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ON THE EDGE: How film directs cultural memory
Question of the Day
The motion picture — images brought to life and blown up to building-sized heights, screened in front of audiences that gasp and laugh and cry, creating an experience simultaneously intimate and communal — is arguably the most powerful cultural tool since the Gutenberg press began the march of literacy across Europe.
In many ways, moviegoing and television viewing have replaced reading as our pre-eminent shared cultural experiences. People don’t gather around the water cooler to talk about the latest hardcover releases. They discuss what’s playing in the cineplexes and what HBO dared show the night before.
It’s often said that nothing can trump a book brought to life by one’s imagination, but it’s not true. The incredibly vivid nature of seeing a story brought to life has no equal.
Think of the difference between the movie and book versions of “Black Hawk Down.” Mark Bowden’s book was tense and thrilling in its own right, but unless you’ve known combat firsthand, you’ll find it hard to experience viscerally the narrative’s recounting of what happened on that fateful day in Somalia.
Ridley Scott’s movie, on the other hand, is a gut-wrenching depiction of heroism and chaos, all explosions and bullets and action. It’s one thing to read a description of the fog of war; it’s another thing entirely to be thrown into the middle of the action. Film, simply put, provides the more powerful, more resonant experience. The medium, as Woodrow Wilson famously declared, is “history written in lightning.”
This is why it’s so important for filmmakers to wield their great power carefully and responsibly.
German filmmaker Michael Verhoeven recently appeared at the Washington Jewish Film Festival to discuss “the roles of film in the ongoing denial and revelation of historical facts by parts of the German society.” He was presenting his film “Human Failure,” about a recently uncovered cache of tax documents from the Third Reich that kept track of what happened to the property of Jews sent to concentration camps.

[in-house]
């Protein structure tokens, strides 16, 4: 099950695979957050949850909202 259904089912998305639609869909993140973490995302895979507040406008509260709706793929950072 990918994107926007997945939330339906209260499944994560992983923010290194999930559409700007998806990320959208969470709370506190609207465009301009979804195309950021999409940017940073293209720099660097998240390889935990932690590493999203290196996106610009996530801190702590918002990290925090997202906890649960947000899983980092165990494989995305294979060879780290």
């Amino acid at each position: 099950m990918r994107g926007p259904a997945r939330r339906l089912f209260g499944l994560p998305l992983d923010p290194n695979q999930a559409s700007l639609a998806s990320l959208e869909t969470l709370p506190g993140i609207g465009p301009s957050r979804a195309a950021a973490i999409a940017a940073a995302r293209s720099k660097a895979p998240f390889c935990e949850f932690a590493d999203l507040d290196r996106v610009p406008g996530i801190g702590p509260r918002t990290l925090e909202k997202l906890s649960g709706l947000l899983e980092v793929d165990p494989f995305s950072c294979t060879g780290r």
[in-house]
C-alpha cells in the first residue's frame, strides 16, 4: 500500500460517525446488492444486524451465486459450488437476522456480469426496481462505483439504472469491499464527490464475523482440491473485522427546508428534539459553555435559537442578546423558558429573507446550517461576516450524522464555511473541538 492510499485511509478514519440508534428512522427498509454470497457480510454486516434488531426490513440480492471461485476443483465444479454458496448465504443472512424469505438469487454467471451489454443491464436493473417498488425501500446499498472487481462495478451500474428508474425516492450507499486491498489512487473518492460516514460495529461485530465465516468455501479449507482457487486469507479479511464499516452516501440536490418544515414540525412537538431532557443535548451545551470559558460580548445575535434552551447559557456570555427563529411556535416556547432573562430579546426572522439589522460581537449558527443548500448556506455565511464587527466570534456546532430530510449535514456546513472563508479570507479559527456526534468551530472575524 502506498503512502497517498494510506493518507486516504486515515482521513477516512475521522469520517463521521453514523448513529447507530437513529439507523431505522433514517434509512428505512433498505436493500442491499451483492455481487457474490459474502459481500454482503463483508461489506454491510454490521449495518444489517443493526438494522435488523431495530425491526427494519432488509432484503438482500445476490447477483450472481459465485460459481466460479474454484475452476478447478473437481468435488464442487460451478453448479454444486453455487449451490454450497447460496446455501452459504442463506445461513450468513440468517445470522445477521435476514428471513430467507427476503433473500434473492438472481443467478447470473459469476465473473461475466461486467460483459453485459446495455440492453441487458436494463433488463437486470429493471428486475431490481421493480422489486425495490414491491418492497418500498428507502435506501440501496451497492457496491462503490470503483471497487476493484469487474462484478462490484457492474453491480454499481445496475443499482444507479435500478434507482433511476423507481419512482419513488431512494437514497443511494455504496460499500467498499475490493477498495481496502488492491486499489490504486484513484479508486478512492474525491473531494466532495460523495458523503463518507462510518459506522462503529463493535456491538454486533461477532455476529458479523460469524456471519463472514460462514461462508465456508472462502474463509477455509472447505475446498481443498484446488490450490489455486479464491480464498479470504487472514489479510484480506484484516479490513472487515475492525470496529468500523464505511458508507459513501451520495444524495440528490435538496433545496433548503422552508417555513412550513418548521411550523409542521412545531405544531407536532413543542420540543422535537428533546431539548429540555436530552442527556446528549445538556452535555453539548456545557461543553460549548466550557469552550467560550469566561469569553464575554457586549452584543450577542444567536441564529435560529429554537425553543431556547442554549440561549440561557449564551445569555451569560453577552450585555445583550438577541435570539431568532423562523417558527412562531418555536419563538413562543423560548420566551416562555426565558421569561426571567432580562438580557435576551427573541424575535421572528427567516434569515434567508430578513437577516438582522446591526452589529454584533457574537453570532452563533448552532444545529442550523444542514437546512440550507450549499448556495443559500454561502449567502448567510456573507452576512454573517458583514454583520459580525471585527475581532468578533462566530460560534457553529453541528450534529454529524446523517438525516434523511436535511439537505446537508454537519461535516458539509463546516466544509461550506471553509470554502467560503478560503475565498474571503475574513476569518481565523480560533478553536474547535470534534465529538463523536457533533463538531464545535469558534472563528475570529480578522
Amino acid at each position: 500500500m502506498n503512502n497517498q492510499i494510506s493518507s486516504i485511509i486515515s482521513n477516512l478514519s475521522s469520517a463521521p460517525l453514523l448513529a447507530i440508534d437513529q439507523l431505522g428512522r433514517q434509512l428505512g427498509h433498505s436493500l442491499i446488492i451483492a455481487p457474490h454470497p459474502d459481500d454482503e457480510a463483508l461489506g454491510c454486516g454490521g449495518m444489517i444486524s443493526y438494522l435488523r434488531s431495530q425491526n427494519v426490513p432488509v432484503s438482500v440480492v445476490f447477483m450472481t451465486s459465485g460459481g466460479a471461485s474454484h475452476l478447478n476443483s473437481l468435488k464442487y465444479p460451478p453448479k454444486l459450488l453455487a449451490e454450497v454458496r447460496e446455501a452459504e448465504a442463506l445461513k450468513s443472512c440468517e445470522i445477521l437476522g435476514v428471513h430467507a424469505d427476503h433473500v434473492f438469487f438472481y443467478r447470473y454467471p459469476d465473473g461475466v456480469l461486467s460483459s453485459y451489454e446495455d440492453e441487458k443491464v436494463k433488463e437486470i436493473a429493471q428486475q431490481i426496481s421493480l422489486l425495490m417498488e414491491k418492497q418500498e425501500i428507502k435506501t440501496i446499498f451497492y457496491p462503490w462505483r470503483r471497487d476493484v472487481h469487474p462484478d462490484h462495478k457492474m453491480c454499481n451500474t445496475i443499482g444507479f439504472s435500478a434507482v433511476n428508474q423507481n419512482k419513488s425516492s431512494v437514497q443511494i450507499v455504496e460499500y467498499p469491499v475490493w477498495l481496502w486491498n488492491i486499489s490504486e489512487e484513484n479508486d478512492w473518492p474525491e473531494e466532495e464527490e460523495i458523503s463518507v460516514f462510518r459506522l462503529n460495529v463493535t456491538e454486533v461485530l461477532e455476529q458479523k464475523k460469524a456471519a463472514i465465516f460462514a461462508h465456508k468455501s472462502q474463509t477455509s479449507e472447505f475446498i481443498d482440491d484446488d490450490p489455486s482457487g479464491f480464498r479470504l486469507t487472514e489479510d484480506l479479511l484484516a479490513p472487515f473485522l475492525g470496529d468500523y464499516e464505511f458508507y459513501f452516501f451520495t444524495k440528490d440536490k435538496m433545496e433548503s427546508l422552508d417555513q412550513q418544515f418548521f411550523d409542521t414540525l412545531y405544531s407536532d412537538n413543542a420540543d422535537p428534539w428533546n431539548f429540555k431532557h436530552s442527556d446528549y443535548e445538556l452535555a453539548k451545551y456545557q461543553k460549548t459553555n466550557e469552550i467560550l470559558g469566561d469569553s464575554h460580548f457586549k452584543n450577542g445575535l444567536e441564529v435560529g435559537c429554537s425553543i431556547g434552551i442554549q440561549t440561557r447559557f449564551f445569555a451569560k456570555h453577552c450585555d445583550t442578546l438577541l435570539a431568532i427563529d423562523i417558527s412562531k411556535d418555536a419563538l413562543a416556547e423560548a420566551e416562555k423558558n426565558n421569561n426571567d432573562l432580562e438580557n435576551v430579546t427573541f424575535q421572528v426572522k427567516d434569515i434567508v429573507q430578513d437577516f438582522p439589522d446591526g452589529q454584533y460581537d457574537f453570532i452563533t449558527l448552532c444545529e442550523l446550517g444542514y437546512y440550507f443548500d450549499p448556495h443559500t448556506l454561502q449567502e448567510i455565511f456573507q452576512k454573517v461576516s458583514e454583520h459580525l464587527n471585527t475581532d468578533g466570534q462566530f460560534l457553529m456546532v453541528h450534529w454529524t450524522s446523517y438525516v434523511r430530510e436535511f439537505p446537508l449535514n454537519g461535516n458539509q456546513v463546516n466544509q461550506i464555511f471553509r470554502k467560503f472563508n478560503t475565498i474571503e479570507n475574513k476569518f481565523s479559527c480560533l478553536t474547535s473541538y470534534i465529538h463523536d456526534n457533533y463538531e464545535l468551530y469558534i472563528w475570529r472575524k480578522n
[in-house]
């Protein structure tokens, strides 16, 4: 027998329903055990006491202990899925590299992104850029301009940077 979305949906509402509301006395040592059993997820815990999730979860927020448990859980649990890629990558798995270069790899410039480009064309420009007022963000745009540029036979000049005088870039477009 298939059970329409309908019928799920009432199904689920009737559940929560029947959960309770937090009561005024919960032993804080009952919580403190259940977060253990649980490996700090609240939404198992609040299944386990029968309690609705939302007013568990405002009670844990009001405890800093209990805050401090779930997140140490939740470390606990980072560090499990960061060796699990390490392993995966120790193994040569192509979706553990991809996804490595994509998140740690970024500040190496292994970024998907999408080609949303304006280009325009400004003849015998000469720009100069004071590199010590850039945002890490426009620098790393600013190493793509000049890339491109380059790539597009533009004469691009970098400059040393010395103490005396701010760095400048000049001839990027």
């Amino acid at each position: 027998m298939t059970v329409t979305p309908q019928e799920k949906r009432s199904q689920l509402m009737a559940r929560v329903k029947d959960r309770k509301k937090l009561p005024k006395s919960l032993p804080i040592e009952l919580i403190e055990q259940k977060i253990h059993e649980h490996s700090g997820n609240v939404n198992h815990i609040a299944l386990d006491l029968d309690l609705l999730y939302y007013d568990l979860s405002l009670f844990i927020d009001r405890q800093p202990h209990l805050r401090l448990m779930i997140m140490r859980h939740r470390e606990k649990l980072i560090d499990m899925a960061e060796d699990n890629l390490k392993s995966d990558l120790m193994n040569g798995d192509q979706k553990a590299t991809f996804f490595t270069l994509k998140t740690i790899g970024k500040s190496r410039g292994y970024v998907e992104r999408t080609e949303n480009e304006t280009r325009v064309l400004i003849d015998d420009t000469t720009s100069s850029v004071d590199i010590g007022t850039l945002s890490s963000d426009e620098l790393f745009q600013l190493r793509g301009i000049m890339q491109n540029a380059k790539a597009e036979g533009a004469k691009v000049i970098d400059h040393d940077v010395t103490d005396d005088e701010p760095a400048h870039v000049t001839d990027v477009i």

Those tax documents — and their grisly import — were lost for decades as the war and postwar generations of Germans were content to forget what had happened during the Third Reich.
“Many people are confronted now with these files” as a result of the film being shown on television and in German cinemas, Mr. Verhoeven said. “The screening time, this is the thing.” As a filmmaker with a history of bringing hidden truths to light, he understands that getting a picture in front of people is 90 percent of the battle.
Some will argue that the filmmaker’s first duty is to tell an entertaining story. In movie mogul Samuel Goldwyn’s legendary words: “If you want to send a message, call Western Union.”
But the medium possesses a unique power to shape memories and influence debates both during a film’s initial release and for decades beyond as it matures into a historical artifact reflecting the temper of its times. It’s fair to expect at least a modicum of fealty to reality. Consider two films from the past 14 months: “Invictus” and “W.”
Clint Eastwood’s “Invictus” is the real story of Nelson Mandela’s efforts to forge national unity in post-apartheid South Africa by rallying the country around the nation’s famed rugby team, the South African Springboks.
It’s a story of hope and redemption and also, just as important, a historical document — a striking portrait of a nation’s struggle to overcome decades of ruinous strife and the man who led it away from the abyss.
Oliver Stone’s “W.,” meanwhile, is a self-satisfied hit piece on a man whom the director clearly detests. President George W. Bush and his Cabinet are portrayed as feckless at best and negligent monsters at worst, with little honest discussion about the reasons the Iraq war came to pass.
As Scott Galupo’s reporting in these pages confirmed, Mr. Stone — happy to let his biases dominate the picture — didn’t bother to talk to the people at the heart of his story.
About the Author
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